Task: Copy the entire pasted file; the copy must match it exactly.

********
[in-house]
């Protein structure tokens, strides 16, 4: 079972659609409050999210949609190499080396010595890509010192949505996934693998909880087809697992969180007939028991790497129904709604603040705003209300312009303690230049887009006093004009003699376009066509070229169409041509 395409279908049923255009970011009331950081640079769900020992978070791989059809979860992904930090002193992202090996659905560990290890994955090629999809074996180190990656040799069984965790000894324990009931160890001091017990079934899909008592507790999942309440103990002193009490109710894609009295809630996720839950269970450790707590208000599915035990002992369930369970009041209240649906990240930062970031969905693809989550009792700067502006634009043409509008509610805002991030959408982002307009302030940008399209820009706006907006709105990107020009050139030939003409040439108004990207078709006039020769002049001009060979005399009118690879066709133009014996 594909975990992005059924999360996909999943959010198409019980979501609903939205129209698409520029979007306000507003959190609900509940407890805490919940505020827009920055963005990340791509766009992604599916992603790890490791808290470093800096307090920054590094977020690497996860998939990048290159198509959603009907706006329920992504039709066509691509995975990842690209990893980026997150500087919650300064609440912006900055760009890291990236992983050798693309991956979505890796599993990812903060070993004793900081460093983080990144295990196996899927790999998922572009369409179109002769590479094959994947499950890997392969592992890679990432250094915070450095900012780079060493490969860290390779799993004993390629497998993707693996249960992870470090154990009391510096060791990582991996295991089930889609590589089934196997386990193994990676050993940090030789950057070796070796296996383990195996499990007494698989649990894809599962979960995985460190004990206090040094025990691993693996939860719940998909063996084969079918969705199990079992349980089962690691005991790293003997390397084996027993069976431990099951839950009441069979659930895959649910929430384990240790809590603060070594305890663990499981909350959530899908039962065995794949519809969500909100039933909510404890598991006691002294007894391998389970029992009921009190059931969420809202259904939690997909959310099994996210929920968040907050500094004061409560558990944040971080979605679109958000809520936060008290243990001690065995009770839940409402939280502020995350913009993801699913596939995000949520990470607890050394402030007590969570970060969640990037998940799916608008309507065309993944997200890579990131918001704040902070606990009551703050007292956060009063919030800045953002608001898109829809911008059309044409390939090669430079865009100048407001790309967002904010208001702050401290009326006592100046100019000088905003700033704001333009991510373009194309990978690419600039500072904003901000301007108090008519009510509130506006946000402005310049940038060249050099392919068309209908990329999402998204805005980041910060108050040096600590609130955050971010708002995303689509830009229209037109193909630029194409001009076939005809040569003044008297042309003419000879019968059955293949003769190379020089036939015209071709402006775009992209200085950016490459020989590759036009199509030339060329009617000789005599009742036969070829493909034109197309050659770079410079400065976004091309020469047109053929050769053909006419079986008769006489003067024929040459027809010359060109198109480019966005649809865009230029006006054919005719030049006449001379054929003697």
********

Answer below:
[in-house]
């Protein structure tokens, strides 16, 4: 079972659609409050999210949609190499080396010595890509010192949505996934693998909880087809697992969180007939028991790497129904709604603040705003209300312009303690230049887009006093004009003699376009066509070229169409041509 395409279908049923255009970011009331950081640079769900020992978070791989059809979860992904930090002193992202090996659905560990290890994955090629999809074996180190990656040799069984965790000894324990009931160890001091017990079934899909008592507790999942309440103990002193009490109710894609009295809630996720839950269970450790707590208000599915035990002992369930369970009041209240649906990240930062970031969905693809989550009792700067502006634009043409509008509610805002991030959408982002307009302030940008399209820009706006907006709105990107020009050139030939003409040439108004990207078709006039020769002049001009060979005399009118690879066709133009014996 594909975990992005059924999360996909999943959010198409019980979501609903939205129209698409520029979007306000507003959190609900509940407890805490919940505020827009920055963005990340791509766009992604599916992603790890490791808290470093800096307090920054590094977020690497996860998939990048290159198509959603009907706006329920992504039709066509691509995975990842690209990893980026997150500087919650300064609440912006900055760009890291990236992983050798693309991956979505890796599993990812903060070993004793900081460093983080990144295990196996899927790999998922572009369409179109002769590479094959994947499950890997392969592992890679990432250094915070450095900012780079060493490969860290390779799993004993390629497998993707693996249960992870470090154990009391510096060791990582991996295991089930889609590589089934196997386990193994990676050993940090030789950057070796070796296996383990195996499990007494698989649990894809599962979960995985460190004990206090040094025990691993693996939860719940998909063996084969079918969705199990079992349980089962690691005991790293003997390397084996027993069976431990099951839950009441069979659930895959649910929430384990240790809590603060070594305890663990499981909350959530899908039962065995794949519809969500909100039933909510404890598991006691002294007894391998389970029992009921009190059931969420809202259904939690997909959310099994996210929920968040907050500094004061409560558990944040971080979605679109958000809520936060008290243990001690065995009770839940409402939280502020995350913009993801699913596939995000949520990470607890050394402030007590969570970060969640990037998940799916608008309507065309993944997200890579990131918001704040902070606990009551703050007292956060009063919030800045953002608001898109829809911008059309044409390939090669430079865009100048407001790309967002904010208001702050401290009326006592100046100019000088905003700033704001333009991510373009194309990978690419600039500072904003901000301007108090008519009510509130506006946000402005310049940038060249050099392919068309209908990329999402998204805005980041910060108050040096600590609130955050971010708002995303689509830009229209037109193909630029194409001009076939005809040569003044008297042309003419000879019968059955293949003769190379020089036939015209071709402006775009992209200085950016490459020989590759036009199509030339060329009617000789005599009742036969070829493909034109197309050659770079410079400065976004091309020469047109053929050769053909006419079986008769006489003067024929040459027809010359060109198109480019966005649809865009230029006006054919005719030049006449001379054929003697």